How strange that we decorate children’s play areas with Noah’s Ark themes. While we paint cute animals on church walls, the real Flood event was horrific. “And all flesh died that moved on the earth.”1 Peter wrote, “The world that then existed perished, being flooded with water.”2 Scenes of such carnage would terrify toddlers.
The Flood was God’s judgment on a wicked world. It might seem a drastic action for a loving God to take, but much good came from it. It’s like having surgery. Nobody enjoys their body getting sliced and stitched, but a skillful operation can restore health and extend life. Let’s count some of the many graces that Earth’s ancient watery surgery extends to us.
We drive or ride to work, school, here and there. What fuels trains, planes, buses, and cars? Petroleum products, of course. And all that oil and gas came from Noah’s Flood. It buried massive amounts of algae beneath and within sediment layers. Algae bodies degraded under heat and pressure to form most oil and gas. So, every time we fill up the tank, we have God’s judgment to thank.
The same goes for coal. Pure coal deposits don’t form today. It took the Flood to dismember, sort, and bury whole forests across thousands of square miles, where the same heat and pressure that produced oil also darkened and compressed the plant material. Coal-burning power plants help make our electric gizmos go. So, we should thank God for His grace through judgment whenever we turn on the lights.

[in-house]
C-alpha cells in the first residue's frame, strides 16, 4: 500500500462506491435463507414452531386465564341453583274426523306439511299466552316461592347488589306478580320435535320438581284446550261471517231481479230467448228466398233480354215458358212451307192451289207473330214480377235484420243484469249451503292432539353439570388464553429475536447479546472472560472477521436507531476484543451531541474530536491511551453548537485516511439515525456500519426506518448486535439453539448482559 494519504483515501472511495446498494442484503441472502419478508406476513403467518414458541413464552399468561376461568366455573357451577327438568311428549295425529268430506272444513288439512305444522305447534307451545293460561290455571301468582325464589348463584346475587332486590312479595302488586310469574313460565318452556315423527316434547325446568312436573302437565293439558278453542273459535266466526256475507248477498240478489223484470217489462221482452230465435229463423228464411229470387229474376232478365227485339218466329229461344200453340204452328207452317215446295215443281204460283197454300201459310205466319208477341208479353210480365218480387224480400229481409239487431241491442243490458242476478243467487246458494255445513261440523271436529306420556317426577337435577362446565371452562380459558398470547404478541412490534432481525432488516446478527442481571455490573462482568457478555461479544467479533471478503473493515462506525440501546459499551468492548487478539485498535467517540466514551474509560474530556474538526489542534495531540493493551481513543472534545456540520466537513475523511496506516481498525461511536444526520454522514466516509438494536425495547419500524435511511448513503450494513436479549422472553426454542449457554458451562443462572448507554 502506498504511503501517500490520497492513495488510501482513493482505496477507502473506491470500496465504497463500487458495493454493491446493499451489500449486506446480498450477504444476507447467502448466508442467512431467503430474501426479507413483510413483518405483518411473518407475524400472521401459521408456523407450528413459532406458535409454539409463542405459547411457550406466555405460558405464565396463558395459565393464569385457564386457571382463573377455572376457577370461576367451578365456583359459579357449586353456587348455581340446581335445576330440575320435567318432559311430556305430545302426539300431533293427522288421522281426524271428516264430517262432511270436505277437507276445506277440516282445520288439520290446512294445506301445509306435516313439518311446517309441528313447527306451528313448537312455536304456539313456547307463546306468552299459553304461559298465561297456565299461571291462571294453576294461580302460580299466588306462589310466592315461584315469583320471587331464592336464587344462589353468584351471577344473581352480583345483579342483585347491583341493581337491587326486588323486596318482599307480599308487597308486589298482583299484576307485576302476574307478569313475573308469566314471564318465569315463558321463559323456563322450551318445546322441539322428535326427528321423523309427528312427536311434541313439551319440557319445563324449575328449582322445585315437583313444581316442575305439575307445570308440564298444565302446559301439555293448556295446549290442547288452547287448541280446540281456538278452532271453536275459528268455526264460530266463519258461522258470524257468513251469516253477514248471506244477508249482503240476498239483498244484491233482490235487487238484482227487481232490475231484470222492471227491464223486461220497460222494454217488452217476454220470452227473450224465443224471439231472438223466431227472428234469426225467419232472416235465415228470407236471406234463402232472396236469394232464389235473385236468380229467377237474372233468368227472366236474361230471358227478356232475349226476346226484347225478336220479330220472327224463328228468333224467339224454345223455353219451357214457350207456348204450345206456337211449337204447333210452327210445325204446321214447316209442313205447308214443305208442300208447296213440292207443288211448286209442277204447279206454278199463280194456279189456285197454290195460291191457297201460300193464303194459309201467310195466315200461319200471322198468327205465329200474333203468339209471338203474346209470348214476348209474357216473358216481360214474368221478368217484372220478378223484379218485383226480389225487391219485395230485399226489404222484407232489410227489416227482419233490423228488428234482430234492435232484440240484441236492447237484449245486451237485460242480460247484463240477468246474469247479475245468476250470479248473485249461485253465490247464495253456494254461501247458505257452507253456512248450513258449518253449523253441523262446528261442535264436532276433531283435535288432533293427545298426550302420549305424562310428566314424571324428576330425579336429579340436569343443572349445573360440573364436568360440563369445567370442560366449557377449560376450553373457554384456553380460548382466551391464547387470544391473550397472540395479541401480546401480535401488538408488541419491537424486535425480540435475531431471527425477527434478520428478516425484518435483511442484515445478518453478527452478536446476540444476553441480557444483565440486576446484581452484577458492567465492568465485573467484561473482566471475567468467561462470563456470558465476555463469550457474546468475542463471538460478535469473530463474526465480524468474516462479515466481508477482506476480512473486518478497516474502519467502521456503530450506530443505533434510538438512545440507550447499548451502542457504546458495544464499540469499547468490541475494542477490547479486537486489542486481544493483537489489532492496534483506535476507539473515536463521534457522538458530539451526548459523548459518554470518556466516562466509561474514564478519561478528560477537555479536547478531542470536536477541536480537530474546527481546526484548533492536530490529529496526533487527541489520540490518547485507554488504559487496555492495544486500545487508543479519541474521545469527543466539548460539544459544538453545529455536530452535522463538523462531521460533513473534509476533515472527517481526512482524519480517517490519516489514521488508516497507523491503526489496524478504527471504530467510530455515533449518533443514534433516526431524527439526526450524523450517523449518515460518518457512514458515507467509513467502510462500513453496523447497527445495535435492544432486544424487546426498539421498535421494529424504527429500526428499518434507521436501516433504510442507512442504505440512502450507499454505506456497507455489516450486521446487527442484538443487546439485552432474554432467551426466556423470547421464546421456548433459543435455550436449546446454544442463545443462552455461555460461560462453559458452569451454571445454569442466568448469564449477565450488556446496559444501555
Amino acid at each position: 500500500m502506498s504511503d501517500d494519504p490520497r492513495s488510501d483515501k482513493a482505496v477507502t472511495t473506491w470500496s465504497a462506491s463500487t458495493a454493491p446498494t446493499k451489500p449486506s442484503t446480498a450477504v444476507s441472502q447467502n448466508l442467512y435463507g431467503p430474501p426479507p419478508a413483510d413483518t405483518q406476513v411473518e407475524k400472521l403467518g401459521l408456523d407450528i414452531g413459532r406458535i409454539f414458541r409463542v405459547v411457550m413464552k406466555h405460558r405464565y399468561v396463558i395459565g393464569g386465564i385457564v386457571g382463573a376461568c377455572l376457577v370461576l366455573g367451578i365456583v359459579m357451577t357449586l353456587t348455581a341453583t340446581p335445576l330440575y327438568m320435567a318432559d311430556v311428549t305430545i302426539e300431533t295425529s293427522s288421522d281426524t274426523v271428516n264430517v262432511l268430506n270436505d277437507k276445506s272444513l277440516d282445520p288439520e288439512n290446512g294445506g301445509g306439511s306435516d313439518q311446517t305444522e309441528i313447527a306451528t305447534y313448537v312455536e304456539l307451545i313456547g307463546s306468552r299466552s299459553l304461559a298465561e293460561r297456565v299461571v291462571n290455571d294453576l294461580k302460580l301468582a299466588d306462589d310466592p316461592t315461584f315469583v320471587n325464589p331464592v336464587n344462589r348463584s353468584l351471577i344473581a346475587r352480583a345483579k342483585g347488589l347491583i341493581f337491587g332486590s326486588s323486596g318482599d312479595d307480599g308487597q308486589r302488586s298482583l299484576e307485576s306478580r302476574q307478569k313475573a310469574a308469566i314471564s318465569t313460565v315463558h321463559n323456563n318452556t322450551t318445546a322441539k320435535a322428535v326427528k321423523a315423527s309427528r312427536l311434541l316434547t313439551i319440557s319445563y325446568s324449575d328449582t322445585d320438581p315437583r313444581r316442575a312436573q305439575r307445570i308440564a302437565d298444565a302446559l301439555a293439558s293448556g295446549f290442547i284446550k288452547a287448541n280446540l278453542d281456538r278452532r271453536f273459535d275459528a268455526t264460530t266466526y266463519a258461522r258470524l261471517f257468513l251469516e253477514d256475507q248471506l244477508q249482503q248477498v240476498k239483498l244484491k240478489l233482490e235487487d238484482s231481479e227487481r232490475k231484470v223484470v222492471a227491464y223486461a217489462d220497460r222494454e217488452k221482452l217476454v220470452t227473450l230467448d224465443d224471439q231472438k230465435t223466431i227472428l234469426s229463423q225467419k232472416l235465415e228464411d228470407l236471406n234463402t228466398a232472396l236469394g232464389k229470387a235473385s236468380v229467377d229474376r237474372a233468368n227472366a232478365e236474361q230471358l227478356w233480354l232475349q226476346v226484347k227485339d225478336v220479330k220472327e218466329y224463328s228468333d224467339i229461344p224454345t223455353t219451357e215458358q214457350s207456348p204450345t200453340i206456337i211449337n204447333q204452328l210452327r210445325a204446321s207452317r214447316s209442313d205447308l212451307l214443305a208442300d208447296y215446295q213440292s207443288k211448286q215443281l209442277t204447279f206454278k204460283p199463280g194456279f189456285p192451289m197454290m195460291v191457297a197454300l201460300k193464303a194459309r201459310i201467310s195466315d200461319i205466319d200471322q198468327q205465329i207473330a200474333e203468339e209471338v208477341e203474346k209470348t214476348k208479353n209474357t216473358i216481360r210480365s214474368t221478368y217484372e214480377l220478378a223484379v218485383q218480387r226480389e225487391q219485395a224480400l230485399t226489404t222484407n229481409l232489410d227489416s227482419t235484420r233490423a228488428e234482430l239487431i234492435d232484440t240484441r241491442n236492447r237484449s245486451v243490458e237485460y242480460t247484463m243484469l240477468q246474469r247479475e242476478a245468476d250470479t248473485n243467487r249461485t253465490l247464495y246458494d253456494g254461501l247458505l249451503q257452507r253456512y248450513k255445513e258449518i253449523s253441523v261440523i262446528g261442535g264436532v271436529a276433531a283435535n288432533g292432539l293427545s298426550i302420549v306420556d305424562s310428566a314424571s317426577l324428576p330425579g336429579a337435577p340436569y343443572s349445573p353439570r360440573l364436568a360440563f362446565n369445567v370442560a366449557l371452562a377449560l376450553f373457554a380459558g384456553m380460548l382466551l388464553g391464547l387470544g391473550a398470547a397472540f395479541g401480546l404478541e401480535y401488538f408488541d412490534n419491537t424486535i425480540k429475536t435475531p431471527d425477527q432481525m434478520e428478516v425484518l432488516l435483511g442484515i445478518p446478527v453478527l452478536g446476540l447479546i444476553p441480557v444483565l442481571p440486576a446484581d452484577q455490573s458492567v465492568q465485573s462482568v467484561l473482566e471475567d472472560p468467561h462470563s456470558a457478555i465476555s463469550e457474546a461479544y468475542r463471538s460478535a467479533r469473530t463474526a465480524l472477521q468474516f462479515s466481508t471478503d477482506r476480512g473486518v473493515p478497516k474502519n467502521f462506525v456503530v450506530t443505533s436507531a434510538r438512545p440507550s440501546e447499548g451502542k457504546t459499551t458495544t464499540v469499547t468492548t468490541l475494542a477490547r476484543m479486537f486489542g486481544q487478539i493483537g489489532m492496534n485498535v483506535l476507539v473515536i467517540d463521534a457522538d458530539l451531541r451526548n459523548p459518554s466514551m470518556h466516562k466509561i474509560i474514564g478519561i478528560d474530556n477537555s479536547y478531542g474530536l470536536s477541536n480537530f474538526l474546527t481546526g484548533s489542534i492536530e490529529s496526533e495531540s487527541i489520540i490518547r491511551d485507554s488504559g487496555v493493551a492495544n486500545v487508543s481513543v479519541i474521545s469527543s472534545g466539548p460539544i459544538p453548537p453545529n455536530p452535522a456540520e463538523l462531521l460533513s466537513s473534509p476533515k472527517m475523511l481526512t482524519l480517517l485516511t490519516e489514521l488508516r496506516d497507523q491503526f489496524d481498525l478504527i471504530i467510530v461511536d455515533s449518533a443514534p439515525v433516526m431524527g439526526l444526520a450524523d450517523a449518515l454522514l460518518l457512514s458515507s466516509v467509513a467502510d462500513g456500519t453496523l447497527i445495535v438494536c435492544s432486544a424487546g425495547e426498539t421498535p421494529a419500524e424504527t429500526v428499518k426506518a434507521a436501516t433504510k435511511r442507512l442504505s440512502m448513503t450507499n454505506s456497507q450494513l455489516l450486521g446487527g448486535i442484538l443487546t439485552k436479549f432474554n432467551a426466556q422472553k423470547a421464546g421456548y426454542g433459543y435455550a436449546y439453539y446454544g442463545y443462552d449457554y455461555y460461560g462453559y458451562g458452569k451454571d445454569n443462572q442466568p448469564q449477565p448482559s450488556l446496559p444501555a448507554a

Next, everyone thrills at the sight of a rainbow. God placed it there to remind us He will never completely flood Earth again.3 He has kept that promise for over 4,000 years! Dramatic landscapes offer another grace from Noah’s Flood. Hordes flock to picturesque parks like Zion Canyon. What do we see when we visit? Water-laid sediments and striking valleys, both from Noah’s Flood.
In the Flood, God cleansed the world of violent creatures. Flood fossils show that flying reptiles and birds had teeth and claws; dinosaurs had teeth, claws, and giant jaws; and even mammalian monsters could have mangled mankind. By God’s grace, He reduced these threats so today we enjoy a calmer planet.
The Flood introduced mountain ranges and oceans between places where people live. These buffer the spread of evil. When one nation gets so bad that it deserves destruction, the human race can thrive in another place all by God’s grace through the Flood.
God’s graces extend from Noah’s Ark, too. Americans keep more dogs and cats than children nowadays. The Ark kept them from going extinct! Two dogs and two cats went inside with eight people. Now we can enjoy pets. Have you ever savored an apple or bread made from grains? God was thinking of you when He commanded Noah, “And you shall take for yourself of all food that is eaten, and you shall gather it to yourself; and it shall be food for you and for them.”4
Finally, the Ark points to the Savior, Jesus. Just as the eight people escaped judgment by entering the Ark bodily, we can escape future judgment by entering (trusting) the Lord Jesus spiritually. He is God the Son as well as Eve’s promised Seed.5 Jesus descended from Shem, whom God preserved on Noah’s Ark.6 As a result, “this Man, after He had offered one sacrifice for sins forever, sat down at the right hand of God” for us, through the Flood, by His grace.7
- Genesis 7:21.
- 2 Peter 3:6.
- Genesis 9:13-15.
- Genesis 6:21.
- Genesis 3:15.
- “Now Jesus Himself…the son of…Shem, the son of Noah…” (Luke 3:23, 36).
- Hebrews 10:12.
* Mr. Thomas is Science Writer at the Institute for Creation Research and earned his M.S. in biotechnology from Stephen F. Austin State University.